Brazil Prices Rise More Than Forecast After Split Rate Decision

(Bloomberg) -- Brazil’s annual inflation cooled slightly less than expected as investors deliberate the central bank’s next move after policymakers slowed the pace of interest rate cuts on price pressure concerns.

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Official data released Friday showed prices increased 3.69% in April from a year earlier, just above the 3.66% median estimate from analysts in a Bloomberg survey. Monthly inflation came in at 0.38%.

Policymakers on Wednesday cut the benchmark rate by a quarter point to 10.5% in a split decision that left investors wondering about their subsequent moves. The prospects of the Federal Reserve holding borrowing costs higher for longer, as well as increased spending by the government of President Luiz Inacio Lula da Silva, have made forecasting further easing all the more difficult.

Read more: Brazil Slows Pace of Rate Cuts as Board Clashes in Split Vote

April’s inflation was driven by a 1.16% monthly advance in the cost of healthcare products and a 0.7% gain in food and beverages. Meanwhile, household goods fell 0.26%, the statistics agency said.

What Bloomberg Economics Says

“Brazil’s CPI report for April showed another slowdown in headline year-over-year inflation and signs of further improvement in underlying measures. The annualized core converged to the target for the first time since the pandemic. This should embolden the doves at the central bank, while the hawks will likely stay focused on risks to the price outlook.”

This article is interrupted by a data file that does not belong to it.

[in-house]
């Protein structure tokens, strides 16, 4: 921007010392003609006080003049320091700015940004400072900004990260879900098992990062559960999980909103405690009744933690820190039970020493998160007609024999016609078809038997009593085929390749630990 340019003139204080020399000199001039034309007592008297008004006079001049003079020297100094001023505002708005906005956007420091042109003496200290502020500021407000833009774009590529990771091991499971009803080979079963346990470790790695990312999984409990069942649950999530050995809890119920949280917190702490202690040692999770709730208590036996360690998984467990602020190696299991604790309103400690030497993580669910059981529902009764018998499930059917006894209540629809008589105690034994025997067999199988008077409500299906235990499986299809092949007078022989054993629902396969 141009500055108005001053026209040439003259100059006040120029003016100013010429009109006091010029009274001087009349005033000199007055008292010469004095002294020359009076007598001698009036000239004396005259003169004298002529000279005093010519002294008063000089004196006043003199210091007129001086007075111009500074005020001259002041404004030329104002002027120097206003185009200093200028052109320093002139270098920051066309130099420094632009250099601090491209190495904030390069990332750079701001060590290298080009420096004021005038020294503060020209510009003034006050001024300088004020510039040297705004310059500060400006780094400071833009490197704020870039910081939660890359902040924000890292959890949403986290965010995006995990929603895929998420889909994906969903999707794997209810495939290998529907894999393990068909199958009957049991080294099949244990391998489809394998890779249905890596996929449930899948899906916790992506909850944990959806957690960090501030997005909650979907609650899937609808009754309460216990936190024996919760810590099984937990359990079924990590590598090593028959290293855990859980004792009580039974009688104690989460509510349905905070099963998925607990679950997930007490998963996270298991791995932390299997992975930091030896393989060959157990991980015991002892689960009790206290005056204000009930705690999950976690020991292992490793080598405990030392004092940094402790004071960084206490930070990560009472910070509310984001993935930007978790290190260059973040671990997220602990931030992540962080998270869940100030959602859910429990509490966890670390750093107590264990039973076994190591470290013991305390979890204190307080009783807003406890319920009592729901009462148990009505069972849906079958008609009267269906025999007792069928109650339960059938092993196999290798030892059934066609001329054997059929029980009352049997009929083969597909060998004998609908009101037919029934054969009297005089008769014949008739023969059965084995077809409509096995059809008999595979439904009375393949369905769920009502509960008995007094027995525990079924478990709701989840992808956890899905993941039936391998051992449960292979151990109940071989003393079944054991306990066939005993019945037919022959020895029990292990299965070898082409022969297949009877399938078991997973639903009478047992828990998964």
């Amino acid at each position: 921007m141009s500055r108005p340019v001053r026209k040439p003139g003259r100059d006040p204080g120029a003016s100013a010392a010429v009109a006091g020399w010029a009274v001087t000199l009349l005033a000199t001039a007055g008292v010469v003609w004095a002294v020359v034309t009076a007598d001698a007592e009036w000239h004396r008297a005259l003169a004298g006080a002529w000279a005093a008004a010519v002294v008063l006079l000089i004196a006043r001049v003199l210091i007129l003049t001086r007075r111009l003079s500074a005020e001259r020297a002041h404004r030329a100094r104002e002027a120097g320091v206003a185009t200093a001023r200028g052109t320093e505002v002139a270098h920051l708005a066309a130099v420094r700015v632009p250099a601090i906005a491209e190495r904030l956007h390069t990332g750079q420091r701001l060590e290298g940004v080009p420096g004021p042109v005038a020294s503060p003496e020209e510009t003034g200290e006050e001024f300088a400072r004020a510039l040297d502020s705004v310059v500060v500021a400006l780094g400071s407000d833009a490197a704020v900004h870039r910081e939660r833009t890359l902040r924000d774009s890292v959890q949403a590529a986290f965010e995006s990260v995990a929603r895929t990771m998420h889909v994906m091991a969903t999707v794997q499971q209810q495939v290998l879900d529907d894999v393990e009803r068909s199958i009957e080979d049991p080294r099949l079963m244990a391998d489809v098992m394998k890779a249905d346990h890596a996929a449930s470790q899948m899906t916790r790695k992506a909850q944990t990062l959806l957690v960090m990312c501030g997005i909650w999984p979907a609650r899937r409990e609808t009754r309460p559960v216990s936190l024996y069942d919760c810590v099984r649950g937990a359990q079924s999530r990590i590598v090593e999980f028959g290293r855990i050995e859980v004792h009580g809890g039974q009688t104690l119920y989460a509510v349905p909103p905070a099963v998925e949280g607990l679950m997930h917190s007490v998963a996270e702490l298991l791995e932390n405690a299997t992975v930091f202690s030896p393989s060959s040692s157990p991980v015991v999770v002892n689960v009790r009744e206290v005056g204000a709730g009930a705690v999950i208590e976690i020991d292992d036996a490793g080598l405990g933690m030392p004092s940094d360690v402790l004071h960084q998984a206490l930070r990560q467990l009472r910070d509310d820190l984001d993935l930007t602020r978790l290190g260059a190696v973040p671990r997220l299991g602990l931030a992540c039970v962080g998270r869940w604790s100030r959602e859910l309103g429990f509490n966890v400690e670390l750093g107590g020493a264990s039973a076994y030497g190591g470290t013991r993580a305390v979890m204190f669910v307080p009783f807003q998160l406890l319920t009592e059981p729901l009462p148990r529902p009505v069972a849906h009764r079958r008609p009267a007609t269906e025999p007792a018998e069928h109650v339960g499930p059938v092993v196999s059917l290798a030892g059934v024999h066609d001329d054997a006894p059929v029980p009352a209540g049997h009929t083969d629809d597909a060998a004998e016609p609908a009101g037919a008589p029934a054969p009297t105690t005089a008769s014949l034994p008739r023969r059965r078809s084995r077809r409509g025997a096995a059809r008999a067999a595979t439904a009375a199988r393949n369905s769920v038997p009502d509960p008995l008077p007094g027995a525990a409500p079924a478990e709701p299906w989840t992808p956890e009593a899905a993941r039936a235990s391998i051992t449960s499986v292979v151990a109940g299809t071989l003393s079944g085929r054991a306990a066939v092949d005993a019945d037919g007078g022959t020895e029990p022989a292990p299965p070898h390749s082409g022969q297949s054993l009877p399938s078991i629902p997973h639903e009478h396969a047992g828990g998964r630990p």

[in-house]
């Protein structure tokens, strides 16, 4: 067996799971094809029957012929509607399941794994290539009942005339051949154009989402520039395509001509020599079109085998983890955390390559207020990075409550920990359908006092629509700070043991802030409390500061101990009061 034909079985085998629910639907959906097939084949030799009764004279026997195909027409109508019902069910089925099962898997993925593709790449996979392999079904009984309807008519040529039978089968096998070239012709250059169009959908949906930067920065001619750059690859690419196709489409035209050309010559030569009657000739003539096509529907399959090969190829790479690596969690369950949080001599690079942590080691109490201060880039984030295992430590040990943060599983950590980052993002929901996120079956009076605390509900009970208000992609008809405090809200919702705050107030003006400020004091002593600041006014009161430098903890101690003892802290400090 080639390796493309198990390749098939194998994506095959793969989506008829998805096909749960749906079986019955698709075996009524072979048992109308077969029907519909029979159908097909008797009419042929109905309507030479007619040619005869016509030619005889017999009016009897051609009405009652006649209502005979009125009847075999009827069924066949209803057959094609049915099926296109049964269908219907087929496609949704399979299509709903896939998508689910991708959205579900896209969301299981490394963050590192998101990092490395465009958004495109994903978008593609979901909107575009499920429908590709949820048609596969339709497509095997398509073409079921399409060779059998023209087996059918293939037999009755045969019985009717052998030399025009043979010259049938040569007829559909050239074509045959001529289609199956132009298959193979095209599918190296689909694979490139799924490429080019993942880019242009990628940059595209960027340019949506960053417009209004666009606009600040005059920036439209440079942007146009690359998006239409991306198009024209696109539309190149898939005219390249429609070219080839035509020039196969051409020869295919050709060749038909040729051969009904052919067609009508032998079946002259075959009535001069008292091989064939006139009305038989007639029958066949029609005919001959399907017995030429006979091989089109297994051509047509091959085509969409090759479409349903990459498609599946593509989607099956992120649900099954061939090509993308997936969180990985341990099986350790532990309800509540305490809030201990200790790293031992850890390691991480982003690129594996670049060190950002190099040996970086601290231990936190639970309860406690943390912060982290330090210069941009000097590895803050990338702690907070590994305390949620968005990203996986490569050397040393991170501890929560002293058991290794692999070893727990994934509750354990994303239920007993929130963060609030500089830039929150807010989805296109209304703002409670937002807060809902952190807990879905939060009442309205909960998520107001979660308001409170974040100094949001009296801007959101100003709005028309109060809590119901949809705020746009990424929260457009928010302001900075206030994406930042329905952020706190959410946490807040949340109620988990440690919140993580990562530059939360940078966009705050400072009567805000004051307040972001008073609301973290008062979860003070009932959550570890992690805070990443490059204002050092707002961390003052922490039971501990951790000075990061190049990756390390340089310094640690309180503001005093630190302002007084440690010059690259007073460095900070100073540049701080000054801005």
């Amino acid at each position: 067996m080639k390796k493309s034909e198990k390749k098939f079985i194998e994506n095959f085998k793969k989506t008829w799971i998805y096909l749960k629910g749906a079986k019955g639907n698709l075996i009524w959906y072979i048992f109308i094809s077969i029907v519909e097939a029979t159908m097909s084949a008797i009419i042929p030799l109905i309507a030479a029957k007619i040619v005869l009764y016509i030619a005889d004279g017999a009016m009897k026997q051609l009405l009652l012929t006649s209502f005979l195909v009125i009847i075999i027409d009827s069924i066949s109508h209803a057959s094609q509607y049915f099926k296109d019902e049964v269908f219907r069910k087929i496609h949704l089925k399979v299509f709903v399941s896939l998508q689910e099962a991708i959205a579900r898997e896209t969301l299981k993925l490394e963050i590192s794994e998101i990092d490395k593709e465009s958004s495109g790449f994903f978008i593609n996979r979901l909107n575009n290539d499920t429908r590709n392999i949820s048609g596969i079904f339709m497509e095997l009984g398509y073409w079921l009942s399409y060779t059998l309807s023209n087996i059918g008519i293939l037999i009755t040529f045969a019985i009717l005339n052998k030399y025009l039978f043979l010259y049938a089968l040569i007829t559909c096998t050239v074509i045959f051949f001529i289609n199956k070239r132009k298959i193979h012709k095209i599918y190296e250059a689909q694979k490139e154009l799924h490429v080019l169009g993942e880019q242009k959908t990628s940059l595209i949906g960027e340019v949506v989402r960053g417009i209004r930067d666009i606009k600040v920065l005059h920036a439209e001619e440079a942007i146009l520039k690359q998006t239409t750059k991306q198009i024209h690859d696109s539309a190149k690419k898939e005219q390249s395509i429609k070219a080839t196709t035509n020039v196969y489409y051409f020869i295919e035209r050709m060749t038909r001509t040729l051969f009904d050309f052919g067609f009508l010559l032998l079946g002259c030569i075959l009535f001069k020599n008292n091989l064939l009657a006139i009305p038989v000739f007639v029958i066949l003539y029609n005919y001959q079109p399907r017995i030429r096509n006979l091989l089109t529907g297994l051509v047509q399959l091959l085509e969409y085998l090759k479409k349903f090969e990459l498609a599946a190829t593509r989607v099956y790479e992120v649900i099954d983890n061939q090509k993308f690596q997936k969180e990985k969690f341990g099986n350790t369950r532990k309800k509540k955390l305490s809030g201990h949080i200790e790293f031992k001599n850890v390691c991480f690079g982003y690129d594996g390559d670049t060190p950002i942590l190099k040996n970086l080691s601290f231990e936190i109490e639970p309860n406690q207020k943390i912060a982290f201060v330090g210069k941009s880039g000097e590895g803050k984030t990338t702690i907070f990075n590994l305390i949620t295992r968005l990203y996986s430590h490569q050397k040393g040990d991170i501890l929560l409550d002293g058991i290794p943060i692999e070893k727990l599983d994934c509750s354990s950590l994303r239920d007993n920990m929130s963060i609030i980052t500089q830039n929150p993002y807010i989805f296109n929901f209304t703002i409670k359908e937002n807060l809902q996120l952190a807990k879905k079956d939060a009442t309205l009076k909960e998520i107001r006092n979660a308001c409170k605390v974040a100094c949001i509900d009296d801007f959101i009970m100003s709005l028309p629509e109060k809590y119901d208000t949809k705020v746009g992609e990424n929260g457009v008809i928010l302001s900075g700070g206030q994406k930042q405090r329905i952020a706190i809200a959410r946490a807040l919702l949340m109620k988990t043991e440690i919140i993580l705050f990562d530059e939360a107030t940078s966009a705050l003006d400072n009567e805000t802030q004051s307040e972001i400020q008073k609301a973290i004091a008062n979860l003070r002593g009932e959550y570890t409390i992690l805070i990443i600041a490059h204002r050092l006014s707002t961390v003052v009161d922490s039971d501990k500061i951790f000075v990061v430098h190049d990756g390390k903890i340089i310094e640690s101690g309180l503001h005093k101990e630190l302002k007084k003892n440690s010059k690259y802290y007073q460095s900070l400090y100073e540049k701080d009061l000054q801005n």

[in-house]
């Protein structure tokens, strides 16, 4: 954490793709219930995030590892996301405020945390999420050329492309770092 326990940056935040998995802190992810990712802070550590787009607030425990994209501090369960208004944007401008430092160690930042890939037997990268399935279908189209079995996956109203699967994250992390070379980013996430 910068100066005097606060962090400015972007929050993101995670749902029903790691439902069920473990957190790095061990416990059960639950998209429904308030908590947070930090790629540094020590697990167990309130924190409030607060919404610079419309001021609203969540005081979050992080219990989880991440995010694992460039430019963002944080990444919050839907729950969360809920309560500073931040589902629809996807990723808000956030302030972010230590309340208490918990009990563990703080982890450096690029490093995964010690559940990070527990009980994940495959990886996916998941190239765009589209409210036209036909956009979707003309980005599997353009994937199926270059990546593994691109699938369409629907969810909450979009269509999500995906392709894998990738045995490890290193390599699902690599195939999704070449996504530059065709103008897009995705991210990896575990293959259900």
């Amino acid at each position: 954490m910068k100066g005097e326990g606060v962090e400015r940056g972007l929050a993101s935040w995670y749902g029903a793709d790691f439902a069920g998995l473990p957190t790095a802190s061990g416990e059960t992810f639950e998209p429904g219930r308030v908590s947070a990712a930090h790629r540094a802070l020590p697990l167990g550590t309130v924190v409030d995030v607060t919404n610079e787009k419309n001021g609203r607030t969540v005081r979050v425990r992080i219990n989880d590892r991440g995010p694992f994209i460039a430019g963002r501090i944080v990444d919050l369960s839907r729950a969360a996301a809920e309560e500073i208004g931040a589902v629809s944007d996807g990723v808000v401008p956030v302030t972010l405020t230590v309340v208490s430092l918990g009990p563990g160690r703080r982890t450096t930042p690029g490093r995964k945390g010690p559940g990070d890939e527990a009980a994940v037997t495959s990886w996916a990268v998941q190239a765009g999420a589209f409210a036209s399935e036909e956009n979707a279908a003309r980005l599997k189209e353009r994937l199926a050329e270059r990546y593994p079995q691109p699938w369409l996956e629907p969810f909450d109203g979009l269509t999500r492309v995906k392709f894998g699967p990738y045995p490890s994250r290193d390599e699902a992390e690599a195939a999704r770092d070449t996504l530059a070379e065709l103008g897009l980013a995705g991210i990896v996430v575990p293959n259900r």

— Adriana Dupita, Brazil and Argentina economist

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Bank Divisions

Divisions are becoming apparent within the central bank. Hawkish board members are reluctant to lower borrowing costs too fast as they attempt to bring inflation down to their 3% target, while Lula’s appointees favor deeper cuts that would bolster growth.

Read more: Under Lula, Doves Are Rapidly Gaining Power in the Central Bank

Policymakers have expressed particular concern over a tight labor market and stubborn services inflation, which has been fueled by strong demand since the end of Covid-era restrictions. However, they did not provide any guidance at this week’s rate decision on what their plans are for next month’s meeting.

Some economists interpreted a slowdown in measures of underlying inflation, which exclude volatile items like fuel and food, as sign that the central bank would continue at its current pace.

“We think this inflation release is tipping the balance toward another 25bp cut, rather than a pause to the easing cycle,” William Jackson, Chief Emerging Markets Economist at Capital Economics, wrote in a research note.

So far, the central bank has lowered the Selic by 3.25 percentage points since it began its easing campaign last August.

--With assistance from Giovanna Serafim and Robert Jameson.

(Updates with inflation details, context and analysis beginning in fourth paragraph.)

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